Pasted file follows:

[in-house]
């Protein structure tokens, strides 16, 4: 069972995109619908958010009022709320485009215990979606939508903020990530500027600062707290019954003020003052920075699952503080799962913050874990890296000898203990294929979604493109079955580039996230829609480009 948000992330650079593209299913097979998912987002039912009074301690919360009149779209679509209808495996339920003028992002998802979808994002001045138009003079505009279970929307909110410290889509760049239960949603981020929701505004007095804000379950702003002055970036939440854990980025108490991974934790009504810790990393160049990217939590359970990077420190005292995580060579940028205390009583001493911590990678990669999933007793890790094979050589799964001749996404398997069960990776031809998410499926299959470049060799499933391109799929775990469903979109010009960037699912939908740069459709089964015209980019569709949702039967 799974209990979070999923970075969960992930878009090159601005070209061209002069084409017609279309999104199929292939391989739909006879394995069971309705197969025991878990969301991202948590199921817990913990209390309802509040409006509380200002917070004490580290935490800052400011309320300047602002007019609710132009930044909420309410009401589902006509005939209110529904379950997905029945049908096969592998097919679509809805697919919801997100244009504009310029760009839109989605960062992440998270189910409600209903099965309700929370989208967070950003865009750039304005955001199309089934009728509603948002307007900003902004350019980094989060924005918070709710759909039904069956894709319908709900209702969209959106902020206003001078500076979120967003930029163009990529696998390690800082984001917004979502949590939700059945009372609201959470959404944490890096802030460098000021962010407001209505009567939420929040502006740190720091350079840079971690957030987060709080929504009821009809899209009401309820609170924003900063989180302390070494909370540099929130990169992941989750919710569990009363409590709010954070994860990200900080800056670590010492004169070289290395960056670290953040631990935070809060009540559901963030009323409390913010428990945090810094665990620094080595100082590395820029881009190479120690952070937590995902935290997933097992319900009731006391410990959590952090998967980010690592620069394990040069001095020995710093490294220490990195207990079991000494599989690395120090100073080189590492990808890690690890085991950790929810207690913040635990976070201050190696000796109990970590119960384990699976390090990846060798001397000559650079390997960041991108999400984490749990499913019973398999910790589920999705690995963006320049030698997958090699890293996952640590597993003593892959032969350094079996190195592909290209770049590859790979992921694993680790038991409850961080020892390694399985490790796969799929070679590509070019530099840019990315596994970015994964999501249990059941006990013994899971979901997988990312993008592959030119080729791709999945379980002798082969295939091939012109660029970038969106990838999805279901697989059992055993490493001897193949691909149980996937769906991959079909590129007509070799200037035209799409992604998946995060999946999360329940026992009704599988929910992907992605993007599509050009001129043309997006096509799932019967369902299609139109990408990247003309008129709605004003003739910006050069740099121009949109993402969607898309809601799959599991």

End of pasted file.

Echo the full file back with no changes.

[in-house]
């Protein structure tokens, strides 16, 4: 069972995109619908958010009022709320485009215990979606939508903020990530500027600062707290019954003020003052920075699952503080799962913050874990890296000898203990294929979604493109079955580039996230829609480009 948000992330650079593209299913097979998912987002039912009074301690919360009149779209679509209808495996339920003028992002998802979808994002001045138009003079505009279970929307909110410290889509760049239960949603981020929701505004007095804000379950702003002055970036939440854990980025108490991974934790009504810790990393160049990217939590359970990077420190005292995580060579940028205390009583001493911590990678990669999933007793890790094979050589799964001749996404398997069960990776031809998410499926299959470049060799499933391109799929775990469903979109010009960037699912939908740069459709089964015209980019569709949702039967 799974209990979070999923970075969960992930878009090159601005070209061209002069084409017609279309999104199929292939391989739909006879394995069971309705197969025991878990969301991202948590199921817990913990209390309802509040409006509380200002917070004490580290935490800052400011309320300047602002007019609710132009930044909420309410009401589902006509005939209110529904379950997905029945049908096969592998097919679509809805697919919801997100244009504009310029760009839109989605960062992440998270189910409600209903099965309700929370989208967070950003865009750039304005955001199309089934009728509603948002307007900003902004350019980094989060924005918070709710759909039904069956894709319908709900209702969209959106902020206003001078500076979120967003930029163009990529696998390690800082984001917004979502949590939700059945009372609201959470959404944490890096802030460098000021962010407001209505009567939420929040502006740190720091350079840079971690957030987060709080929504009821009809899209009401309820609170924003900063989180302390070494909370540099929130990169992941989750919710569990009363409590709010954070994860990200900080800056670590010492004169070289290395960056670290953040631990935070809060009540559901963030009323409390913010428990945090810094665990620094080595100082590395820029881009190479120690952070937590995902935290997933097992319900009731006391410990959590952090998967980010690592620069394990040069001095020995710093490294220490990195207990079991000494599989690395120090100073080189590492990808890690690890085991950790929810207690913040635990976070201050190696000796109990970590119960384990699976390090990846060798001397000559650079390997960041991108999400984490749990499913019973398999910790589920999705690995963006320049030698997958090699890293996952640590597993003593892959032969350094079996190195592909290209770049590859790979992921694993680790038991409850961080020892390694399985490790796969799929070679590509070019530099840019990315596994970015994964999501249990059941006990013994899971979901997988990312993008592959030119080729791709999945379980002798082969295939091939012109660029970038969106990838999805279901697989059992055993490493001897193949691909149980996937769906991959079909590129007509070799200037035209799409992604998946995060999946999360329940026992009704599988929910992907992605993007599509050009001129043309997006096509799932019967369902299609139109990408990247003309008129709605004003003739910006050069740099121009949109993402969607898309809601799959599991």